Toby: I like to see how far my body can go and how strong the mind can be.
Ant: You’re a hell of a hard man, Toby Price. Does your body hurt in the morning?
Toby: Ooohhhh yeah. Every morning when I get up, it does take a couple of minutes to get the body moving. My ankles crack, the knees crack. But that’s part of the territory. We just have to put up with it. And winning the Dakar makes it all worthwhile. Although I’m not looking forward to being 60, 70 or 80. That’s when it’ll kick in and I’ll say: “Why did I do all this silly crazy stuff when I was younger?” Oh well, you only live once.
Ant: How many bones have you actually broken?
Toby: It’s a record I don’t like having to my name, but I’m 31 years old with 29 broken bones. That makes me sound like a very average motorcycle rider, doesn’t it?!
Ant: No comment. Nah seriously, I think we get why.
Toby: Yeah, so I’ve broken pretty much nearly all the big parts of my body -- two femurs, my neck, my wrist numerous times, my shoulder, collar bones, ribs, the tally goes up and up. Unfortunately, that’s part of the game.
Ant: Looking at the footage from this year’s Dakar, it was mostly dunes and rocky terrain. What’s harder?
Toby: By far the dunes are the hardest thing to go through. On the last stage when [Chilean rider] Pablo Quintanilla fell, the same thing could have happened to me on that very same section. It looked completely smooth and flat, but all of a sudden a drop came so quick on him. You can never write a road book to those conditions because the dunes change so much over time. A drop like that could be over every ridge. From day one till day 10, this race is a challenge.
Ant: But you’ve got the right people behind you with Red Bull and KTM bikes. That’s 18 Dakars in a row for KTM, isn’t it?
Toby: It is. Red Bull is such a well-known brand all round the world, and at the end of the day they can make any athlete’s dream come true. And to have KTM backing, the motorcycle is pretty much unbreakable.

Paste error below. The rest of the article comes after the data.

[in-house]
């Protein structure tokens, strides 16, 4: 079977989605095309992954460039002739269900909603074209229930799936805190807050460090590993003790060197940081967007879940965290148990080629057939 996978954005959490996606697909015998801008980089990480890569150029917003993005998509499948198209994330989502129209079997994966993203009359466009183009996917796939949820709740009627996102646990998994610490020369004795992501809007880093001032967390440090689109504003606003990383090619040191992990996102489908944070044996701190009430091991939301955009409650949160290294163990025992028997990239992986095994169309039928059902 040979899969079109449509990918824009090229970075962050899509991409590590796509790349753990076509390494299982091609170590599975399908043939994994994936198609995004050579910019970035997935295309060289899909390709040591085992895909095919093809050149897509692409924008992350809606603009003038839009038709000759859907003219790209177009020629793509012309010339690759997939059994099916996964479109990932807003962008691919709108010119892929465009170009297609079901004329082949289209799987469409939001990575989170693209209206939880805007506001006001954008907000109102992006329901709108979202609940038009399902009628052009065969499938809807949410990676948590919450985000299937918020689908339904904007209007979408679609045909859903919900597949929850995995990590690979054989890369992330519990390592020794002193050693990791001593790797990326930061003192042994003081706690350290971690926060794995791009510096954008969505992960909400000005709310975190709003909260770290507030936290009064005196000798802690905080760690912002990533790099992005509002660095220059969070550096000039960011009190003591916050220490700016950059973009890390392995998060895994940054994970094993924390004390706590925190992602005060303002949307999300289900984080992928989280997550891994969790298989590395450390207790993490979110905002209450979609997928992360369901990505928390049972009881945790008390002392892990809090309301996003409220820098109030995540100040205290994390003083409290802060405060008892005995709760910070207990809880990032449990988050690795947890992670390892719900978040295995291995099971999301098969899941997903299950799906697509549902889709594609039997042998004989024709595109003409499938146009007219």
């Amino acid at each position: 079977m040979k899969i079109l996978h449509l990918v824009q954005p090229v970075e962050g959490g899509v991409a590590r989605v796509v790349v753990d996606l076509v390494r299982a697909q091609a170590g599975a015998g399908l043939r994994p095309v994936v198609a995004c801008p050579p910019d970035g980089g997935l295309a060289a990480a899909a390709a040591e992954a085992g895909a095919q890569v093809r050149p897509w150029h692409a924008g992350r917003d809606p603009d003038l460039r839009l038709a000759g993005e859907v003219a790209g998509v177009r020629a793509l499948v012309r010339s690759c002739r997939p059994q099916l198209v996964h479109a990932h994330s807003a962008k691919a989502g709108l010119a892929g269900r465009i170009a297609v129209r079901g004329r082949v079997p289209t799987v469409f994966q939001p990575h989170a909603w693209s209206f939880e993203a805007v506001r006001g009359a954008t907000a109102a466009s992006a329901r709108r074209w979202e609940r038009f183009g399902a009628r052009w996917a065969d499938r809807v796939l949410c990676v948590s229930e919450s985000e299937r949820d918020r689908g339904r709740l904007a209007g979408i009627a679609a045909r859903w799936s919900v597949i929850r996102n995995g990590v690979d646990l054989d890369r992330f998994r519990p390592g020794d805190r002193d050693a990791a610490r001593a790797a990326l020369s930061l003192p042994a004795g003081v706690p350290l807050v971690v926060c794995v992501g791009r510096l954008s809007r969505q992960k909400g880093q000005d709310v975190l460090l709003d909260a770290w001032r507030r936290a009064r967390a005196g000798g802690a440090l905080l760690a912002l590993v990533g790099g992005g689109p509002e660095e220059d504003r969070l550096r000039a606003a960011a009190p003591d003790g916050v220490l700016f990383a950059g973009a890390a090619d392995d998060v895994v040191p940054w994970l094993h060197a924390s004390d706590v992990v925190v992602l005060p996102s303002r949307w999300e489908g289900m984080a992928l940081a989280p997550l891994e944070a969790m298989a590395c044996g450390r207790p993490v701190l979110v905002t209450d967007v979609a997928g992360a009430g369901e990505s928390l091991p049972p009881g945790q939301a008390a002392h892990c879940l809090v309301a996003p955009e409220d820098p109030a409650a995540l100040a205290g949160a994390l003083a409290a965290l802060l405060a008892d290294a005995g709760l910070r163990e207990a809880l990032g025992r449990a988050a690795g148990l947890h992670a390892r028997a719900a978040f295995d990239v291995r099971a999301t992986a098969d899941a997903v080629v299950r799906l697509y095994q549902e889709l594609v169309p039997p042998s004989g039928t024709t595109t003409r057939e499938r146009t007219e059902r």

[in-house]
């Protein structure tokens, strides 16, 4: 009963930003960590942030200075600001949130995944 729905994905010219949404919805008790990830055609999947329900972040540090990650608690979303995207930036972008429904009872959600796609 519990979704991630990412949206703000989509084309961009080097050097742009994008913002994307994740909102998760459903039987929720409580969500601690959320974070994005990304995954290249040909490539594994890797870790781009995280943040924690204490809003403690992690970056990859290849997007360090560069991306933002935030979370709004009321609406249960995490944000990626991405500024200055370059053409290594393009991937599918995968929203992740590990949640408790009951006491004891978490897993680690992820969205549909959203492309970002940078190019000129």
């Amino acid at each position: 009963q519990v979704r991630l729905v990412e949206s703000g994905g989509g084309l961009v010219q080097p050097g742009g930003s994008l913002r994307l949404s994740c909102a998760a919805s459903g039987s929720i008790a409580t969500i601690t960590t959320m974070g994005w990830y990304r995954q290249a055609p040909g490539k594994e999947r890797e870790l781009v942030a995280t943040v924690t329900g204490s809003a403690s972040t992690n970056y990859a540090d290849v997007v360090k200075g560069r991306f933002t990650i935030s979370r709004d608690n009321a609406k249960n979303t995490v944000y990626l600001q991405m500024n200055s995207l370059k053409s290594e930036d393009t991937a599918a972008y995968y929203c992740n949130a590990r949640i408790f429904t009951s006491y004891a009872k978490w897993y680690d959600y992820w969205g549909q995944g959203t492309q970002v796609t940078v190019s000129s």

Ant: A bit like you. But even an unbreakable man's got to take a break. Please tell me you’re going to have a rest now. I think the whole of Australia needs to hear that.
Toby: Yep, I’m going to have a lot of couch time. I’m gonna sink into the couch very, very nicely. It’ll have an imprint of me for a little while. The body’s definitely aching, and in 10-12 days of racing, I lost up to 9 kilos. That in itself shows how demanding it is on body. So I’m feeling pretty jet-lagged, tired and sore. It usually takes the body a month to recover.
Ant: Well, we hope you enjoy your recovery. Hey before we let you go, here’s a totally random question I’ve asked lots of sportspeople in the past: Who would win a fight between a kangaroo and an emu?
Toby: Oh, it’s gotta be a kangaroo. Those things are dangerous. Have you seen them kick someone? When I go around the world the first thing people always ask me is “How dangerous is a kangaroo?”
Ant: We should get the Dakar over here to Australia. Imagine how hard it would be dodging all the roos in a race through the desert.
Toby: Mate, 100 percent! I’ve been saying for years we should bring the Dakar here. But the guys are always like “no, too many kangas here”.
Ant: Sooks. Hey, great chat Toby. Thanks so much for taking time out to speak to 10 daily. Now get back to that couch!
Toby: Thanks Ant. Will do!